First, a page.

Tyrosine kinase phosphorylation in mock, 2G or 3G transduced T cells, 1 and 3 hours post stimulation with autologous B cells. Darker color indicates increased signal intensity. Data was normalized for CAR expression. A selection of the most interesting phosphorylation targets in the assay is shown. Complete array data can be found in S1 Table.
Since the PamGene array only demonstrate the capacity of cells to phosphorylate a library of peptides, we confirmed some of the data using the MILLIPLEX® MAP T-Cell Receptor Signaling Magnetic Bead Kit 7-Plex and Western blots. LAT, ZAP-70, SYK and Erk all showed a similar pattern of higher levels of phosphorylated proteins in 3G CAR T cells compared to 2G T cells (Fig 4). Hence, 3G CAR T cells show a different, more activated pattern of intracellular signaling compared to 2G CAR T cells.
Phosphorylation of CD3ε (A), LAT (B), ZAP-70 (C), LCK (D), SYK (E), Erk (F) and CREB (G) at start and after stimulation with B cells and IL-2 is demonstrated using MILLIPLEX® MAP T-Cell Receptor Signaling kit. The mean value is indicated in the Figure and the dotted line indicates background levels. Data was normalized for CAR expression. Statistical differences were calculated by unpaired t-test with Welch correction and Wilcoxon matched-pairs signed rank test (* = p<0.05).
2G and 3G CARs exhibit equal in vitro cytotoxicity
Cytotoxic capacity was evaluated with a chromium release assay before and after one month’s expansion. 3G CARs were equally efficient as 2G CAR T cells in specific killing of CD19+ target cells (Fig 5A). The cells also showed some activity against the NK target cell line K562 (data not shown) but this killing was not related to CAR expression as Mock or untransduced T cells showed similar background activity. After co-culture with B cells +/- IL-2, T cells cultured with B cells and IL-2 maintained their cytotoxic capacity (Fig 5C) while T cells cultured with IL-2 alone (Fig 5B) showed decreased cytotoxicity compared to the levels showed prior to co-culture. This effect was most clearly seen with CAR T cells derived from CLL patients.
The Figure demonstrates cytotoxicity of CAR T cells generated from CLL patients (n = 3) against CD19+ Daudi before (A) and after co-culture with IL-2 (B) and autologous B cells (C). The cytotoxicity was normalized to CAR expression due to variation of expression. Current CAR expression at each specific time-point was used for normalization. Error bars represent SEM.
Antigen-driven CAR T cell expansion
Proliferation was analyzed weekly during expansion, prior to the addition of autologous B cells and IL-2. After one week’s stimulation, 3G CAR T cells proliferated better than Mock transduced cells (p = 0.0302) (Fig 6A). The proliferation capacity was increased by adding B cells to the IL-2 stimulation (Fig 6B). Both 3G and 2G CAR T cells proliferated more extensively than Mock cells (p = 0.0003 and p = 0.0419, respectively). 3G cells proliferated better than 2G upon antigen stimulation (based on exclusion of the outlier seen in the B/IL-2 2G group, p = 0.0075). CAR T cells efficiently recognized and killed the autologous B cells that were added to the T cell expansions, while they remained in cultures with Mock T cells (Fig 6C).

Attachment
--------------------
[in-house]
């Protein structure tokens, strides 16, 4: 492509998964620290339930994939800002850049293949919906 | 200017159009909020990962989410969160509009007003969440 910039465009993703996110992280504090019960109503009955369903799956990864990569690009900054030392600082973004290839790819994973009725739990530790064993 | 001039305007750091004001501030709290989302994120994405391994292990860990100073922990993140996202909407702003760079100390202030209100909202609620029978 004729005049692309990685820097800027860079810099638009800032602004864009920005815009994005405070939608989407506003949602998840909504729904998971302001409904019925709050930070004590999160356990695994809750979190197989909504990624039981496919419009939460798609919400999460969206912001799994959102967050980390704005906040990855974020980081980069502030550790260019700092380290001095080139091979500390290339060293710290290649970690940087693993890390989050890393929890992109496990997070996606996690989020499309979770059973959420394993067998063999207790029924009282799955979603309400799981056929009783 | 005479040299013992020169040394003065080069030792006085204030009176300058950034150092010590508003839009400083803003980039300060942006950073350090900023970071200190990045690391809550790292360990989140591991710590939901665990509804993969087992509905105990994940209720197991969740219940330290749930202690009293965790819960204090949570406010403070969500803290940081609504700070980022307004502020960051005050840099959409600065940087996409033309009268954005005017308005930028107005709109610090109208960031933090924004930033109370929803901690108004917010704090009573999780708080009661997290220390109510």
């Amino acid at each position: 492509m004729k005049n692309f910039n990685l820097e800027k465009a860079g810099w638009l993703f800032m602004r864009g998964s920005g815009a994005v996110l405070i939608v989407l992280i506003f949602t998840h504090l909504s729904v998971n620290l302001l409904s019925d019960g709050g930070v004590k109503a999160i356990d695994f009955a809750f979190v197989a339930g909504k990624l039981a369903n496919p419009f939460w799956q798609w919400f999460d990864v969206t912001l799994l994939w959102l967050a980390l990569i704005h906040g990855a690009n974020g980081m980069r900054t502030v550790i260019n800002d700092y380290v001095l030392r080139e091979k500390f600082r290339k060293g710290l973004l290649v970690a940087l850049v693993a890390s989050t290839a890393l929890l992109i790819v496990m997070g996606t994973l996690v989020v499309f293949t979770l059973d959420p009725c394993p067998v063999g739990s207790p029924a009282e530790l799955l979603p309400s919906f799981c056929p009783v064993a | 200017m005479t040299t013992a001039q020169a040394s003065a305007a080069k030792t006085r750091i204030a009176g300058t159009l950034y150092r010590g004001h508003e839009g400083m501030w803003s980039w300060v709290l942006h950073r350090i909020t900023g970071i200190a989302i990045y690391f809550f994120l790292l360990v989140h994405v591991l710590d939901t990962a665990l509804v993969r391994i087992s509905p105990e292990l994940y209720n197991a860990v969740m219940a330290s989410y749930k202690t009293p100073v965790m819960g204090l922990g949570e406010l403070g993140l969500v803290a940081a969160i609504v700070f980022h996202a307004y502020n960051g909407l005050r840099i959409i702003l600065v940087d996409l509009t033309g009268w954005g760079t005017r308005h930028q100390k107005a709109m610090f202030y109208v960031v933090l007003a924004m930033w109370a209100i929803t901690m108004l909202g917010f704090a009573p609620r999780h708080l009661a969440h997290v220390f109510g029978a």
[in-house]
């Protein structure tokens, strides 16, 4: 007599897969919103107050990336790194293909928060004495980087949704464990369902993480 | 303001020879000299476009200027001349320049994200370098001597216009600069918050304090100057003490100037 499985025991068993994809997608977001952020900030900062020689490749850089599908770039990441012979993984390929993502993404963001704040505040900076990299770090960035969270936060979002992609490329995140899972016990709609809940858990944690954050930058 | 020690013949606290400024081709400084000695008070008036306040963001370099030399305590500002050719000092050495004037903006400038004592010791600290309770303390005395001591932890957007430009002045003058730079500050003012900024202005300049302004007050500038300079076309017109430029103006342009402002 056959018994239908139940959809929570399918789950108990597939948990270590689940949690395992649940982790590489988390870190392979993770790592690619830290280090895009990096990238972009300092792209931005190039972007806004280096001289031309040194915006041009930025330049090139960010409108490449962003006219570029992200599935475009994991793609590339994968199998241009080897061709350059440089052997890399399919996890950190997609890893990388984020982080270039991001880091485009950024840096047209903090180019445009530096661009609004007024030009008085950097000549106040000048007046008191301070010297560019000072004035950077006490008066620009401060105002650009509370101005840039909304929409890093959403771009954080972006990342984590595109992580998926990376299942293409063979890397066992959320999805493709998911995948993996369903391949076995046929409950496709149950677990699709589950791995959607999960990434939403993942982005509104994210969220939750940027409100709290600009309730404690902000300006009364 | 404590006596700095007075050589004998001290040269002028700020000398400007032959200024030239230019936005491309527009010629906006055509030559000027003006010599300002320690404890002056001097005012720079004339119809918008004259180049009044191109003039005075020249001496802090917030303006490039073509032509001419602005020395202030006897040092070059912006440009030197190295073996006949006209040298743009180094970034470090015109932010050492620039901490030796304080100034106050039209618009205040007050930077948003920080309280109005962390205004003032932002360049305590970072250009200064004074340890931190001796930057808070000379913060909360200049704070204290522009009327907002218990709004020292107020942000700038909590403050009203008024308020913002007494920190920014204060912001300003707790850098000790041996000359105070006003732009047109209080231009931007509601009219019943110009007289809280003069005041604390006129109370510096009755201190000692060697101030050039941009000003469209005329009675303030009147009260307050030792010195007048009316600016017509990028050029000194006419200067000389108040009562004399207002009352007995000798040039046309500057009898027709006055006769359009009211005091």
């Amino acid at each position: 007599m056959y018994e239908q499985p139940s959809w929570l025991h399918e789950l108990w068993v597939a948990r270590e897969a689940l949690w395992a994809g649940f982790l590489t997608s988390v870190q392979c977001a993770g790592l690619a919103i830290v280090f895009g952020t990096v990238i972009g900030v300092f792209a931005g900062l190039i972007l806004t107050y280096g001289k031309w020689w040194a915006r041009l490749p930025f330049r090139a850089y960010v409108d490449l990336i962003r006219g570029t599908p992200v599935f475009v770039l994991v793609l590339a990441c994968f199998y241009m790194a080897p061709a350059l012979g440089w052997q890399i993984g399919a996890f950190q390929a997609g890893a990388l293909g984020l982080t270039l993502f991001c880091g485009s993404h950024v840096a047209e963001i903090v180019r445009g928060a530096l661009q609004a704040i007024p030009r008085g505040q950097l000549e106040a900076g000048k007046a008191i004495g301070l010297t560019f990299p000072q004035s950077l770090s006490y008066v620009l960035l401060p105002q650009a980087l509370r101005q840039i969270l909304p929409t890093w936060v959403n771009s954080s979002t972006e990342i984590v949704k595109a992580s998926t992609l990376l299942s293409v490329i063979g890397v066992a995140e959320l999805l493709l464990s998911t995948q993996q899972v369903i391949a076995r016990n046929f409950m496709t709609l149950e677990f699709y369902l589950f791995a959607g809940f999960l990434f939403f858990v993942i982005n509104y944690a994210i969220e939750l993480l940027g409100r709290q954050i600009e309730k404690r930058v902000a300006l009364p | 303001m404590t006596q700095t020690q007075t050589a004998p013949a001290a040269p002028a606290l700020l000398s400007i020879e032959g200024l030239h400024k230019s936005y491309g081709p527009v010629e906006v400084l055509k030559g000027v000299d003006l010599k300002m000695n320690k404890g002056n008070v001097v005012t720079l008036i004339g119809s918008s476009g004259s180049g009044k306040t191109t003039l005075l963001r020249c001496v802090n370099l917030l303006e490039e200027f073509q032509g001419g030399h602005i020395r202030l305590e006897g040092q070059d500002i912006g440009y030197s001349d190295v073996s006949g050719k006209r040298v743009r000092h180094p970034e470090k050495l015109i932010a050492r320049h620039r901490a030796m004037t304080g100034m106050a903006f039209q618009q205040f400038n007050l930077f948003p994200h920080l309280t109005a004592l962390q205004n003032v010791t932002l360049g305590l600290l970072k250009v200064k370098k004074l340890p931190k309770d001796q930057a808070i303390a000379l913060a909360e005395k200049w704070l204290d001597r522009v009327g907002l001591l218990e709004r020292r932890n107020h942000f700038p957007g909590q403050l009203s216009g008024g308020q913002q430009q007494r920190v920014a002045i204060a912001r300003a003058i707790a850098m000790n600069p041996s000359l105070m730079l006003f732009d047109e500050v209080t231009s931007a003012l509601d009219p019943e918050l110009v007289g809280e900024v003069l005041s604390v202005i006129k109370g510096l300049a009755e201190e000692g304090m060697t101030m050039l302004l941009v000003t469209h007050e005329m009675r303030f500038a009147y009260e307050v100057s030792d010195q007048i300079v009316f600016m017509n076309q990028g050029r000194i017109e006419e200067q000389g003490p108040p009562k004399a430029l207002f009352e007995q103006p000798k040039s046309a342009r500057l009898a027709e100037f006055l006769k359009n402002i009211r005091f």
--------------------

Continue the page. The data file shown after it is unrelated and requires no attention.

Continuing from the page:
Proliferation was determined each week through cell count prior to addition of B cells. The Figure shows T cell expansion from start to stimulation with IL-2 (A) or B cells and IL-2 (B). Data was normalized for CAR expression. (C) Remaining viable B cells in co-culture at endpoint (after 2–4 B cell stimulations, 4:1 ratio) analyzed by flow cytometry. The mean is indicated in the Figure. Statistical differences were calculated by unpaired t-test with Welch correction (* = p<0.05, ** = p<0.01, *** = p<0.001).
CAR T cells respond to antigen with release of IFNγ and Granzyme B
Cell supernatants were collected 24 hours post stimulation and analyzed for IFNγ and Granzyme B using ELISA. IFNγ was mainly seen in supernatants from the T cell expansion cultures where the CAR T cells had been stimulated with antigen, while Mock and untransduced cells showed low or undetectable levels (Fig 7A). Granzyme B could be detected in all groups, yet the highest levels were detected in supernatants from CAR T cells cultured with B cells and IL-2 (Fig 7B). IFNγ and Granzyme B levels were higher at first stimulation compared to the levels after repeated stimulations, with the highest levels secreted from CAR T cells stimulated with IL-2 and autologous B cells.
Culture supernatants were collected 24h after stimulation at day 1 (start) and at endpoint (end). CAR T cells responded to antigen stimulation through secretion of IFNγ (A, B) and Granzyme B (C, D). IFNγ levels were higher in in the groups stimulated with both B cells and IL-2 compared to B cells alone, both at the beginning (3G: p = 0.0418, 2G: p = 0.1389) and at the end of co-culture (3G: p = 0.0228 p = 2G: p = 0.1446). Data was normalized for CAR expression. Error bars represent SEM. Statistical differences were calculated by unpaired t-test with Welch correction.